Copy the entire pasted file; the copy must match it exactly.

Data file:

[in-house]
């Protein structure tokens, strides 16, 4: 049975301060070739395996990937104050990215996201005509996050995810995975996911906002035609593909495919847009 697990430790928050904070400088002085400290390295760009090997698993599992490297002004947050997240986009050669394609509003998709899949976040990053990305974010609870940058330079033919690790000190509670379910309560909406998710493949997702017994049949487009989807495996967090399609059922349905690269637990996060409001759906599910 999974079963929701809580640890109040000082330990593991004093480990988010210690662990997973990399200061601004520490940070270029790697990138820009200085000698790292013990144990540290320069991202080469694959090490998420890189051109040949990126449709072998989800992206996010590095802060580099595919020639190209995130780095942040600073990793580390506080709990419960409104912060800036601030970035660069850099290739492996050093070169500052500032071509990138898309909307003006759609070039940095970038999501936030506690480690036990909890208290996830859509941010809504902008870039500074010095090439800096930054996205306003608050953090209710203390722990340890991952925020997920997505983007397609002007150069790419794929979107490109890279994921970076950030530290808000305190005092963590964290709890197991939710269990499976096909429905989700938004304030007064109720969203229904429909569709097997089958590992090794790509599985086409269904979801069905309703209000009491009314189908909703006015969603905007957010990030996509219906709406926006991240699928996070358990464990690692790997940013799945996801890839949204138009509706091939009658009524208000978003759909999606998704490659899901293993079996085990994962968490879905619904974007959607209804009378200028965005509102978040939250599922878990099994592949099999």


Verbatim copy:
[in-house]
């Protein structure tokens, strides 16, 4: 049975301060070739395996990937104050990215996201005509996050995810995975996911906002035609593909495919847009 697990430790928050904070400088002085400290390295760009090997698993599992490297002004947050997240986009050669394609509003998709899949976040990053990305974010609870940058330079033919690790000190509670379910309560909406998710493949997702017994049949487009989807495996967090399609059922349905690269637990996060409001759906599910 999974079963929701809580640890109040000082330990593991004093480990988010210690662990997973990399200061601004520490940070270029790697990138820009200085000698790292013990144990540290320069991202080469694959090490998420890189051109040949990126449709072998989800992206996010590095802060580099595919020639190209995130780095942040600073990793580390506080709990419960409104912060800036601030970035660069850099290739492996050093070169500052500032071509990138898309909307003006759609070039940095970038999501936030506690480690036990909890208290996830859509941010809504902008870039500074010095090439800096930054996205306003608050953090209710203390722990340890991952925020997920997505983007397609002007150069790419794929979107490109890279994921970076950030530290808000305190005092963590964290709890197991939710269990499976096909429905989700938004304030007064109720969203229904429909569709097997089958590992090794790509599985086409269904979801069905309703209000009491009314189908909703006015969603905007957010990030996509219906709406926006991240699928996070358990464990690692790997940013799945996801890839949204138009509706091939009658009524208000978003759909999606998704490659899901293993079996085990994962968490879905619904974007959607209804009378200028965005509102978040939250599922878990099994592949099999």